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March of the multiple penguin genomes


The Penguin Genome Consortium sequences all living penguin species genomes to understand the evolution of life on the ice.

Published today in GigaScience is an article that presents the first effort to capture the entirety of the genomic landscape of all living penguin species. The Penguin Genome Consortium —bringing together researchers from China, Denmark, New Zealand, Australia, Argentina, South Africa, the UK, the US, France and Germany— has produced 19 high-coverage penguin genome sequences that, together with two genomes previously published in GigaScience, encompass all surviving penguin species. This extensive study provides an unparalleled amount of information that covers an entire biological order. Completing a useful chunk of the B10K Avian Genomes, and which will promote research in a wide variety of areas from evolution to the impact of human activities and environmental changes.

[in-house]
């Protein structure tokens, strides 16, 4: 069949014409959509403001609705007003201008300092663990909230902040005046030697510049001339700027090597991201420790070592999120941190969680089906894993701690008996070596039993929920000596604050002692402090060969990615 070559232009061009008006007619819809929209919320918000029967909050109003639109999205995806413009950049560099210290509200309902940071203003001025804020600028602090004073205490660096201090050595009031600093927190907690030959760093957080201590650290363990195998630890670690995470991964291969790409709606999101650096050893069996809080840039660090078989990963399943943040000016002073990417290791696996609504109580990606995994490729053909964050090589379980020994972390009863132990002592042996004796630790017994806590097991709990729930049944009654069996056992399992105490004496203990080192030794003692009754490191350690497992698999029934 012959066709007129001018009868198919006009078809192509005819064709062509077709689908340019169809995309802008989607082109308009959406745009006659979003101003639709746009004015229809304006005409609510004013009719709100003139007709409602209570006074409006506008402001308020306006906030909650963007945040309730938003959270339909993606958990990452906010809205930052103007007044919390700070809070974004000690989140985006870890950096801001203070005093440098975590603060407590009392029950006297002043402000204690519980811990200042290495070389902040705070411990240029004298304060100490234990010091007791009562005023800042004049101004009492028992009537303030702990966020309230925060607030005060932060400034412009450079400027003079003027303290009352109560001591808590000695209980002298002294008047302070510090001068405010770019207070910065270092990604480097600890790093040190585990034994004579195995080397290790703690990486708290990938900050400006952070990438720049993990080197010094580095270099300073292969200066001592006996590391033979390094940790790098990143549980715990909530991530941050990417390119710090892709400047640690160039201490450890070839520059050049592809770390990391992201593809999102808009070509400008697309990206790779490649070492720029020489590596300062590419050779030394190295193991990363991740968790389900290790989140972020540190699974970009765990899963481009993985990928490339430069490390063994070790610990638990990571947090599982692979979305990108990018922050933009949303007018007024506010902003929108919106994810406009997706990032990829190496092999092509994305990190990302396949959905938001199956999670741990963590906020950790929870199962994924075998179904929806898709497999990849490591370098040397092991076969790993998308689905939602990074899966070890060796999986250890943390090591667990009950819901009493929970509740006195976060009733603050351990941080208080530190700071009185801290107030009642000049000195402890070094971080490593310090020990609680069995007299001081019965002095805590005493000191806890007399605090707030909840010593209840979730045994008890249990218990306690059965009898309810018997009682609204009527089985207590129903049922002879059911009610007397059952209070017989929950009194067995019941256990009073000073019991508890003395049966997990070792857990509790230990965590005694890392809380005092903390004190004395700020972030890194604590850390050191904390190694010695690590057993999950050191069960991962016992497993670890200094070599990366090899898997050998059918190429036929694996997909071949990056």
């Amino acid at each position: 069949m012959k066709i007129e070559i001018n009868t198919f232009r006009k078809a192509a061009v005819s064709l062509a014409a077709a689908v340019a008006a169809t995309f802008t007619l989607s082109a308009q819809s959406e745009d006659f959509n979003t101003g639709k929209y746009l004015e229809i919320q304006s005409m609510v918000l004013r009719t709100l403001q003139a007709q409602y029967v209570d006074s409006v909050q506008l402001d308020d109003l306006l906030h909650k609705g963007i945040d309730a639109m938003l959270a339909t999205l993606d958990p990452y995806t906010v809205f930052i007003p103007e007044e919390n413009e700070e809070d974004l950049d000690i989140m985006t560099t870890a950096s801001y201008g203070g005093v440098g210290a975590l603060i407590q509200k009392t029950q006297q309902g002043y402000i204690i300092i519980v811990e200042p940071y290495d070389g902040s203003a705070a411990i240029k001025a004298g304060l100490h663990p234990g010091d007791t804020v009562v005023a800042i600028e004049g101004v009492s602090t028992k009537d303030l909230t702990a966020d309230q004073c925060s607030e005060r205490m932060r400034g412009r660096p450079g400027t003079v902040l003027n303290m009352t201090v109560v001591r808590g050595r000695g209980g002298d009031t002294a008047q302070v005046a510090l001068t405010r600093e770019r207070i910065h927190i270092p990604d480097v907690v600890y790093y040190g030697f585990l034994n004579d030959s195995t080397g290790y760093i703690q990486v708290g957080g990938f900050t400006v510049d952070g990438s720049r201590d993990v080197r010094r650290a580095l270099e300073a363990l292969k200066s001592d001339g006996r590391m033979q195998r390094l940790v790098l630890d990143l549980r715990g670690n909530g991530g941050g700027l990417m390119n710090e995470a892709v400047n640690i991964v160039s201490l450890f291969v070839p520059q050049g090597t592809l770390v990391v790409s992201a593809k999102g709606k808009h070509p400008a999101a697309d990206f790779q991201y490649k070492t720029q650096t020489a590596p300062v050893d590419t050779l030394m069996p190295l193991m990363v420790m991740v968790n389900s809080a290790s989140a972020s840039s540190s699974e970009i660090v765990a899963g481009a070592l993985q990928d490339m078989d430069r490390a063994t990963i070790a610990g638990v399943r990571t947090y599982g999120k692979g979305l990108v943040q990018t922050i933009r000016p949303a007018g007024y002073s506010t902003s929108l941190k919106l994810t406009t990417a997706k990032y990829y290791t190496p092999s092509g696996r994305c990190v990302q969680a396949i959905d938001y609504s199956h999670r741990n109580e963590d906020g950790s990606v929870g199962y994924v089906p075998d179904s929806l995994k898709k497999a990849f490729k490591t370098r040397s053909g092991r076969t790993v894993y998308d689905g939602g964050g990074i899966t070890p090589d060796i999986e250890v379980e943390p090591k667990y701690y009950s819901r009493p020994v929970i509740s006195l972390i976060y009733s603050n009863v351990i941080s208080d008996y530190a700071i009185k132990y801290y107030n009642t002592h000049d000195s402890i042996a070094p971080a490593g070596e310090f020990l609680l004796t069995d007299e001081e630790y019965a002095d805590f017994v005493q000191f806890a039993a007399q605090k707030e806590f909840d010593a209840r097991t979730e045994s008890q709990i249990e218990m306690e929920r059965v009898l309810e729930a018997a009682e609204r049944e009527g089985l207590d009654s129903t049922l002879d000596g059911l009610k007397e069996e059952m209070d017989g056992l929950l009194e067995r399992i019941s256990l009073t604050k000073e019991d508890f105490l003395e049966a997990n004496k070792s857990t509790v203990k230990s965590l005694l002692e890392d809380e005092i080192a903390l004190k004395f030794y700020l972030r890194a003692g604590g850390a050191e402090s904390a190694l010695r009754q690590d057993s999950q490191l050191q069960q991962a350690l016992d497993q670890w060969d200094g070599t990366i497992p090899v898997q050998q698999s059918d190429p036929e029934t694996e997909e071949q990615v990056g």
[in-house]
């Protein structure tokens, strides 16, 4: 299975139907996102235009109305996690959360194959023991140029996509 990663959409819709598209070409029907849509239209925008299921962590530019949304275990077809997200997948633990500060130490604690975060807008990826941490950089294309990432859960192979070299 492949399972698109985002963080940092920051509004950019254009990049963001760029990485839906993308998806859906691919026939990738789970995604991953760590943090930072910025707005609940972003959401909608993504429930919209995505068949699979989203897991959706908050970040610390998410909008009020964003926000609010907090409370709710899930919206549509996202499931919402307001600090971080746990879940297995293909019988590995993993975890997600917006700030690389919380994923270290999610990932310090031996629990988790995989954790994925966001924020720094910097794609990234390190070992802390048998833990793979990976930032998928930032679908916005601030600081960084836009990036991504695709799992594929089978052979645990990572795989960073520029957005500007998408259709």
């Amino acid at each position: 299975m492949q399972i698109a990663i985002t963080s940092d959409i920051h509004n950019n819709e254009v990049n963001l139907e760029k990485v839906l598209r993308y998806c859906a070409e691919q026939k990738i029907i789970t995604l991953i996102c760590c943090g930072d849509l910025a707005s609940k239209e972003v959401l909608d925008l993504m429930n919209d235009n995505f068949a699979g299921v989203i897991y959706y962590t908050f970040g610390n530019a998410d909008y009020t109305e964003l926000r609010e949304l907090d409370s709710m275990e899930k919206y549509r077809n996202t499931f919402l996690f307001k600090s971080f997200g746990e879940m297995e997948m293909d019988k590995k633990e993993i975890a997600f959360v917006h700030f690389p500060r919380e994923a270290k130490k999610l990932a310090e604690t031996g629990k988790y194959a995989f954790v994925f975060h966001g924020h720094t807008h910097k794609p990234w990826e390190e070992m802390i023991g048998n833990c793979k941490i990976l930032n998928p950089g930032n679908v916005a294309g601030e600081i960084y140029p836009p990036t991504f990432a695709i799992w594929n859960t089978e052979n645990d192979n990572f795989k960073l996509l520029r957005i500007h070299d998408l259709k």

Penguins (Sphenisciformes) are a diverse order of species that span the Southern hemisphere, ranging from the Galápagos Islands on the equator, to the oceanic temperate forests of New Zealand, to the rocky coastlines of the sub-Antarctic islands, finally reaching the sea-ice around Antarctica. This iconic bird group have transitioned from flying seabirds to powerful, flightless marine divers. With their specialised skin and feathers and an enhanced thermoregulation system they are able to inhabit environments from the extreme cold Antarctic sea ice to the tropical Galápagos Islands. MORE

Header image: Gentoo Penguins in Antarctica form a line as they march down a ‘penguin highway’ to collect rocks for their nests. Credit: Laurie Goodman.

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